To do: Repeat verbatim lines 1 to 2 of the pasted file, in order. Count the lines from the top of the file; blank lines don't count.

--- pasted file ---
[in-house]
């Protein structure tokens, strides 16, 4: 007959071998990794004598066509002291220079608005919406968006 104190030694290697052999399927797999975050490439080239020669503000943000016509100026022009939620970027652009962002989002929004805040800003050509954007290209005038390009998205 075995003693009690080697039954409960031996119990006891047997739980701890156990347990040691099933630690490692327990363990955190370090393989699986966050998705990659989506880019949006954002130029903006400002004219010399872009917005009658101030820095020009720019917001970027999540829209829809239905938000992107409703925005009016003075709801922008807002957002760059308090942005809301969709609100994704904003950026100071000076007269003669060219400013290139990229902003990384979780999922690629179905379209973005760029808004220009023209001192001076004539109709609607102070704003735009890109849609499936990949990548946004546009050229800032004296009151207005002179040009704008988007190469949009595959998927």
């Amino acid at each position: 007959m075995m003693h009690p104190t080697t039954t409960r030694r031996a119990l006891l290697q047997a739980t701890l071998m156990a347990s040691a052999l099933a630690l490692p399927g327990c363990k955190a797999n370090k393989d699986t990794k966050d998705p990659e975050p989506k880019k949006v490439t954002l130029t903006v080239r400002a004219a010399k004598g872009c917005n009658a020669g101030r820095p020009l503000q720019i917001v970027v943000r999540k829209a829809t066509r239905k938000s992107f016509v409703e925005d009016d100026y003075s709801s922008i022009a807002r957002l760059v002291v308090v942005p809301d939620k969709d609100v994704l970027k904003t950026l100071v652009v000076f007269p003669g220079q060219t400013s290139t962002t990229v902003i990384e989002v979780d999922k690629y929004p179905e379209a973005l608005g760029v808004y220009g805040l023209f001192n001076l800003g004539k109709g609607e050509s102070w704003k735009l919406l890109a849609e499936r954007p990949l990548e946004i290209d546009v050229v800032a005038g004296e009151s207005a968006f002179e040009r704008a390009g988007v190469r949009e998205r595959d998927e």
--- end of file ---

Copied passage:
[in-house]
């Protein structure tokens, strides 16, 4: 007959071998990794004598066509002291220079608005919406968006 104190030694290697052999399927797999975050490439080239020669503000943000016509100026022009939620970027652009962002989002929004805040800003050509954007290209005038390009998205 075995003693009690080697039954409960031996119990006891047997739980701890156990347990040691099933630690490692327990363990955190370090393989699986966050998705990659989506880019949006954002130029903006400002004219010399872009917005009658101030820095020009720019917001970027999540829209829809239905938000992107409703925005009016003075709801922008807002957002760059308090942005809301969709609100994704904003950026100071000076007269003669060219400013290139990229902003990384979780999922690629179905379209973005760029808004220009023209001192001076004539109709609607102070704003735009890109849609499936990949990548946004546009050229800032004296009151207005002179040009704008988007190469949009595959998927």